3 pieces of string or yarn cut to 70cm (28inches)

Plus you will need the printable templates which are available to members of the STEAM Powered Family mailing list. Simply enter your email in this form to unlock the printable.


To do this fun activity, you first print the templates on cardstock in 4 different colours.

Cut out all the pieces on the solid lines.

Punch holes on all the dots on each of the 3 pull-up nets with the hole punch.

Place all three nets onto the cardboard and mark the two holes that are on the “base” section of each net.

Fold the nets on the solid lines in both directions (first away from you then back towards you). This will allow the net to fold easily when pulling them up to form the 3D shapes.

Punch the two holes for each net on the bottom of the cardboard that you marked earlier.

Glue each “base” section of the net to the carboard, lining up the holes at the bottom of the nets and the cardboard.

Glue all the labels onto the cardboard, matching up the net with each label.

Start threading the string from under the cardboard up through the hole at the bottom of the net and then through all the other holes and finally back to the last hole, through to the back of the cardboard.

Take both strings and make a knot.

Fold the pull tag in half and glue it over the strings just under the knot, then trim the strings to the same length on the ends.

The nets are done! Let’s watch the video to see the pull-up nets in action.


Now that you have completed your amazing 3D Nets, here are fun geometry activities for you to explore:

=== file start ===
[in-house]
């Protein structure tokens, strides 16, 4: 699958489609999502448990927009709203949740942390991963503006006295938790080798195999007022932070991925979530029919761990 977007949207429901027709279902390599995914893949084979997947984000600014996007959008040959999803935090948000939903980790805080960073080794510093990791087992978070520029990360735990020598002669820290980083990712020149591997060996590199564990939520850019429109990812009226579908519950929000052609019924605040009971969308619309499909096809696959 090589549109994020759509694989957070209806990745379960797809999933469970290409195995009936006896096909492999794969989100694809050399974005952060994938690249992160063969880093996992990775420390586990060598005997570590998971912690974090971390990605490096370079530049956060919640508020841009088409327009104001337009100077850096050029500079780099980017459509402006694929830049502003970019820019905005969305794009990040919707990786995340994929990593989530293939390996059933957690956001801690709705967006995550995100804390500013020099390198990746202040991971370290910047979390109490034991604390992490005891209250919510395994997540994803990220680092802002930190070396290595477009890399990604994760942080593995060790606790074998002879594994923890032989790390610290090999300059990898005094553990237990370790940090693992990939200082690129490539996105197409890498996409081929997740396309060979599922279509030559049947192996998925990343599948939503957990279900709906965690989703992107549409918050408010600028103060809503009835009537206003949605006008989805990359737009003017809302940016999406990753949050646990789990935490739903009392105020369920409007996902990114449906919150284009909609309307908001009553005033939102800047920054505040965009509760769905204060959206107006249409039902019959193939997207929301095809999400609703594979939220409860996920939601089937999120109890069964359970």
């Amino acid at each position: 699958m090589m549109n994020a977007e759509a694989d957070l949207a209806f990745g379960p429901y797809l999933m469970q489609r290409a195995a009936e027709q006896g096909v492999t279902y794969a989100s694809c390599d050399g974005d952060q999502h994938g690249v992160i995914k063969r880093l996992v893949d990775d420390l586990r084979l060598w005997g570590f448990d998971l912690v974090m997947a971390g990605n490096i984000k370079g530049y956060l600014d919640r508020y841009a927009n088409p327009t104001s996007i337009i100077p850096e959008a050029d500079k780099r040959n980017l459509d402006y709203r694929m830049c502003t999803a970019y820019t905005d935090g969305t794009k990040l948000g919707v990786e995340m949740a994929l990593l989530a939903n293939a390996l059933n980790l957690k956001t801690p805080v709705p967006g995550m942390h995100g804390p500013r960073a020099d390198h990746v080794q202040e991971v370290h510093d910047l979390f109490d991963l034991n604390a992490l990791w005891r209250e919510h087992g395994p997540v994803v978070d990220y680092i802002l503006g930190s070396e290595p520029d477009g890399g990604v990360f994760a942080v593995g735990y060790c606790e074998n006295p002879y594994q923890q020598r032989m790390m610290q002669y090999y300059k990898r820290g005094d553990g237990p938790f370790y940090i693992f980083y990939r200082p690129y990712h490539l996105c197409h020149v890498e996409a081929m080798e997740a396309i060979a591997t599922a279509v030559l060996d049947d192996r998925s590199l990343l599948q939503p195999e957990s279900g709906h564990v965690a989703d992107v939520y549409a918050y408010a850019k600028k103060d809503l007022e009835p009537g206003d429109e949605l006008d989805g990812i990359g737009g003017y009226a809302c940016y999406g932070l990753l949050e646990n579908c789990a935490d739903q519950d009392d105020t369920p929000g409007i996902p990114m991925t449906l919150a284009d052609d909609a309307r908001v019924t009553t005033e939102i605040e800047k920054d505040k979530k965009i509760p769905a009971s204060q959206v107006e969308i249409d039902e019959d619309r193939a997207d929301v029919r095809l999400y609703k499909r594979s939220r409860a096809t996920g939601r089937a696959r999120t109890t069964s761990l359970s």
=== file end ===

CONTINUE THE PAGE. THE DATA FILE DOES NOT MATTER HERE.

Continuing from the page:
Identify the parts of 3D Shapes

3D shapes have faces or sides, edges and vertices or corners.

A face is a flat or curved surface on a 3D shape. A cube has six faces, a cylinder has three and a sphere has just one.

An edge is where two faces meet. A cube has 12 edges, a cylinder has two and a sphere has none.

A vertex is a corner where edges meet. The plural is vertices. A cube has eight vertices, a cone has one vertex, and a sphere has none.

Have your students examine the 3D Nets and identify the faces, edges and vertices.

Calculate the number of faces, edges, and vertices of the shapes you used.

Calculate Area

Now that students have explored the shapes, it is time to do some math. Have them calculate the area of all the faces and the surface area of each of the 3D shapes.

PRO TIP! The area of one face of a cube = Length X Height. (Example: if the length is 5cm and the height is 5cm, the area equals 5 X 5 = 25). The surface area of a 3D shape = The sum of all the areas of all the faces. (Example: A cube has 6 faces. The area of each face = 25. The surface area = 6 X 25 = 150).

Go on a 3D Scavenger Hunt

Have students go on a scavenger hunt and find real-life examples of the 3D shapes used in this project.

Engineer with 3D Shapes

Now your students have learned about 3D shapes, challenge them to build using those shapes. We took this concept and challenged the kids to a Dream Treehouse Building Project using Geometry.

Make Math Festive with Geome-Tree

Why not try using geometry to make fun ornaments for the holidays?

Have fun with geometry and 3D Nets!

3D Nets Interactive Geometry Math Project